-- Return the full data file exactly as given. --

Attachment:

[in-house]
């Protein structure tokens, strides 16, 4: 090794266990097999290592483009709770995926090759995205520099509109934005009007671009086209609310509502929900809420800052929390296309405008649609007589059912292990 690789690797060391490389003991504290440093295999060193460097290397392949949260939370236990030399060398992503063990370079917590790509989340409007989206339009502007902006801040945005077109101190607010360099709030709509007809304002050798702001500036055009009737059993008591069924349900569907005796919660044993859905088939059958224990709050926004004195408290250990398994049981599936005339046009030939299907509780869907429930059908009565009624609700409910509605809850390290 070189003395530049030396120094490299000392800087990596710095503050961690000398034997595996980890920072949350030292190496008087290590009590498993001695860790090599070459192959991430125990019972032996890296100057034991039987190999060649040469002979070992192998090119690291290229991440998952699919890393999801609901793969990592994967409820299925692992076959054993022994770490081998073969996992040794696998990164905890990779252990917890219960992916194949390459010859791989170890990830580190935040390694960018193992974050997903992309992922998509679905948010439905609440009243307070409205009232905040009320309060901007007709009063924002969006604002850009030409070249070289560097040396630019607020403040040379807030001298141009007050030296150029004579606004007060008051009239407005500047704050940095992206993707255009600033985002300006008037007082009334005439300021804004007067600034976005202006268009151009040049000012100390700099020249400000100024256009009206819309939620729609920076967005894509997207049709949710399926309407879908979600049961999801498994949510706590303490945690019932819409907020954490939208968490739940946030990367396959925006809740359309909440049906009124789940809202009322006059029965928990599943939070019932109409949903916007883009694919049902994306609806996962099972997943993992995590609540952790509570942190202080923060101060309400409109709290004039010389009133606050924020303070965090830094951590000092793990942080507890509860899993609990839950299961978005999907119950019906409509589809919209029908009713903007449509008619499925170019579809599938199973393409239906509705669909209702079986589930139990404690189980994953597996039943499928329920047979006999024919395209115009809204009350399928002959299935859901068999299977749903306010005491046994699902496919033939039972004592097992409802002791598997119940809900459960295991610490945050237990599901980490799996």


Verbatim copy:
[in-house]
């Protein structure tokens, strides 16, 4: 090794266990097999290592483009709770995926090759995205520099509109934005009007671009086209609310509502929900809420800052929390296309405008649609007589059912292990 690789690797060391490389003991504290440093295999060193460097290397392949949260939370236990030399060398992503063990370079917590790509989340409007989206339009502007902006801040945005077109101190607010360099709030709509007809304002050798702001500036055009009737059993008591069924349900569907005796919660044993859905088939059958224990709050926004004195408290250990398994049981599936005339046009030939299907509780869907429930059908009565009624609700409910509605809850390290 070189003395530049030396120094490299000392800087990596710095503050961690000398034997595996980890920072949350030292190496008087290590009590498993001695860790090599070459192959991430125990019972032996890296100057034991039987190999060649040469002979070992192998090119690291290229991440998952699919890393999801609901793969990592994967409820299925692992076959054993022994770490081998073969996992040794696998990164905890990779252990917890219960992916194949390459010859791989170890990830580190935040390694960018193992974050997903992309992922998509679905948010439905609440009243307070409205009232905040009320309060901007007709009063924002969006604002850009030409070249070289560097040396630019607020403040040379807030001298141009007050030296150029004579606004007060008051009239407005500047704050940095992206993707255009600033985002300006008037007082009334005439300021804004007067600034976005202006268009151009040049000012100390700099020249400000100024256009009206819309939620729609920076967005894509997207049709949710399926309407879908979600049961999801498994949510706590303490945690019932819409907020954490939208968490739940946030990367396959925006809740359309909440049906009124789940809202009322006059029965928990599943939070019932109409949903916007883009694919049902994306609806996962099972997943993992995590609540952790509570942190202080923060101060309400409109709290004039010389009133606050924020303070965090830094951590000092793990942080507890509860899993609990839950299961978005999907119950019906409509589809919209029908009713903007449509008619499925170019579809599938199973393409239906509705669909209702079986589930139990404690189980994953597996039943499928329920047979006999024919395209115009809204009350399928002959299935859901068999299977749903306010005491046994699902496919033939039972004592097992409802002791598997119940809900459960295991610490945050237990599901980490799996």